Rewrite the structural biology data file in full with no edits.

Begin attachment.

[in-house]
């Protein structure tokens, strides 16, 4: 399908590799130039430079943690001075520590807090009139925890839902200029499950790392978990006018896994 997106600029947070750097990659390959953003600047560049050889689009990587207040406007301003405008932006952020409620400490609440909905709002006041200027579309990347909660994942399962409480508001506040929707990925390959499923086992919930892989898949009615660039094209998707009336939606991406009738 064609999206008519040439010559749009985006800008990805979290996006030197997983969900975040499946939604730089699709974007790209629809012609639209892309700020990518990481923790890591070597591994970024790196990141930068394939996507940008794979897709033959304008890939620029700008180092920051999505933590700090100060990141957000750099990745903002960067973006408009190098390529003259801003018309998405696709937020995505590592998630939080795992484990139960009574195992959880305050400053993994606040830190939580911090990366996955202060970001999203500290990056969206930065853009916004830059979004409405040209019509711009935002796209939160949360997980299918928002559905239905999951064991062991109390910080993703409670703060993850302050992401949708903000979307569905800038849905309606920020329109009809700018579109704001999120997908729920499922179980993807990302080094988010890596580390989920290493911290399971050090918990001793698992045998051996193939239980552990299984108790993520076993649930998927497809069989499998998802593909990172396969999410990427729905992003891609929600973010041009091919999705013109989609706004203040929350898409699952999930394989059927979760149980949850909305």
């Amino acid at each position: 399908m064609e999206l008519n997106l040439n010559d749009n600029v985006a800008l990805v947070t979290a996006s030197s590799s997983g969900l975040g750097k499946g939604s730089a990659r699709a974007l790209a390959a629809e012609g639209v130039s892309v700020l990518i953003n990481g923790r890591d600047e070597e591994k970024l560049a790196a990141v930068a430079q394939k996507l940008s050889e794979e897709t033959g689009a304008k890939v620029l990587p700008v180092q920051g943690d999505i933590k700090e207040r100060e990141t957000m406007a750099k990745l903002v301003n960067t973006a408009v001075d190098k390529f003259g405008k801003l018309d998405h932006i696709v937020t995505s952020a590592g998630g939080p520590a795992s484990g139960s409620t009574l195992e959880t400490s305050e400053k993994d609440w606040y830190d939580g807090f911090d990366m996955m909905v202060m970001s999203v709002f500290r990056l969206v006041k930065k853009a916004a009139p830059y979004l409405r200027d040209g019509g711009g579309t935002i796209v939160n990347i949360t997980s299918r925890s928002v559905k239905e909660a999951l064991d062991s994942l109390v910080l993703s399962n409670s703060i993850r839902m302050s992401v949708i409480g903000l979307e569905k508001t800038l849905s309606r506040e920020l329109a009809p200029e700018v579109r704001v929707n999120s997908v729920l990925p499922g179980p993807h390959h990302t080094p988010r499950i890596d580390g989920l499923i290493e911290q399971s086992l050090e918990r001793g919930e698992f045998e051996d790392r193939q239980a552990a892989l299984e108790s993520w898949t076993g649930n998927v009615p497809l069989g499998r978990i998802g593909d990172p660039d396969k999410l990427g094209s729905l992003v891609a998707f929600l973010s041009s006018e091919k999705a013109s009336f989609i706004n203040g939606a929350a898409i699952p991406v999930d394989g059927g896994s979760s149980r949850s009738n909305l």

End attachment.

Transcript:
[in-house]
């Protein structure tokens, strides 16, 4: 399908590799130039430079943690001075520590807090009139925890839902200029499950790392978990006018896994 997106600029947070750097990659390959953003600047560049050889689009990587207040406007301003405008932006952020409620400490609440909905709002006041200027579309990347909660994942399962409480508001506040929707990925390959499923086992919930892989898949009615660039094209998707009336939606991406009738 064609999206008519040439010559749009985006800008990805979290996006030197997983969900975040499946939604730089699709974007790209629809012609639209892309700020990518990481923790890591070597591994970024790196990141930068394939996507940008794979897709033959304008890939620029700008180092920051999505933590700090100060990141957000750099990745903002960067973006408009190098390529003259801003018309998405696709937020995505590592998630939080795992484990139960009574195992959880305050400053993994606040830190939580911090990366996955202060970001999203500290990056969206930065853009916004830059979004409405040209019509711009935002796209939160949360997980299918928002559905239905999951064991062991109390910080993703409670703060993850302050992401949708903000979307569905800038849905309606920020329109009809700018579109704001999120997908729920499922179980993807990302080094988010890596580390989920290493911290399971050090918990001793698992045998051996193939239980552990299984108790993520076993649930998927497809069989499998998802593909990172396969999410990427729905992003891609929600973010041009091919999705013109989609706004203040929350898409699952999930394989059927979760149980949850909305």
């Amino acid at each position: 399908m064609e999206l008519n997106l040439n010559d749009n600029v985006a800008l990805v947070t979290a996006s030197s590799s997983g969900l975040g750097k499946g939604s730089a990659r699709a974007l790209a390959a629809e012609g639209v130039s892309v700020l990518i953003n990481g923790r890591d600047e070597e591994k970024l560049a790196a990141v930068a430079q394939k996507l940008s050889e794979e897709t033959g689009a304008k890939v620029l990587p700008v180092q920051g943690d999505i933590k700090e207040r100060e990141t957000m406007a750099k990745l903002v301003n960067t973006a408009v001075d190098k390529f003259g405008k801003l018309d998405h932006i696709v937020t995505s952020a590592g998630g939080p520590a795992s484990g139960s409620t009574l195992e959880t400490s305050e400053k993994d609440w606040y830190d939580g807090f911090d990366m996955m909905v202060m970001s999203v709002f500290r990056l969206v006041k930065k853009a916004a009139p830059y979004l409405r200027d040209g019509g711009g579309t935002i796209v939160n990347i949360t997980s299918r925890s928002v559905k239905e909660a999951l064991d062991s994942l109390v910080l993703s399962n409670s703060i993850r839902m302050s992401v949708i409480g903000l979307e569905k508001t800038l849905s309606r506040e920020l329109a009809p200029e700018v579109r704001v929707n999120s997908v729920l990925p499922g179980p993807h390959h990302t080094p988010r499950i890596d580390g989920l499923i290493e911290q399971s086992l050090e918990r001793g919930e698992f045998e051996d790392r193939q239980a552990a892989l299984e108790s993520w898949t076993g649930n998927v009615p497809l069989g499998r978990i998802g593909d990172p660039d396969k999410l990427g094209s729905l992003v891609a998707f929600l973010s041009s006018e091919k999705a013109s009336f989609i706004n203040g939606a929350a898409i699952p991406v999930d394989g059927g896994s979760s149980r949850s009738n909305l």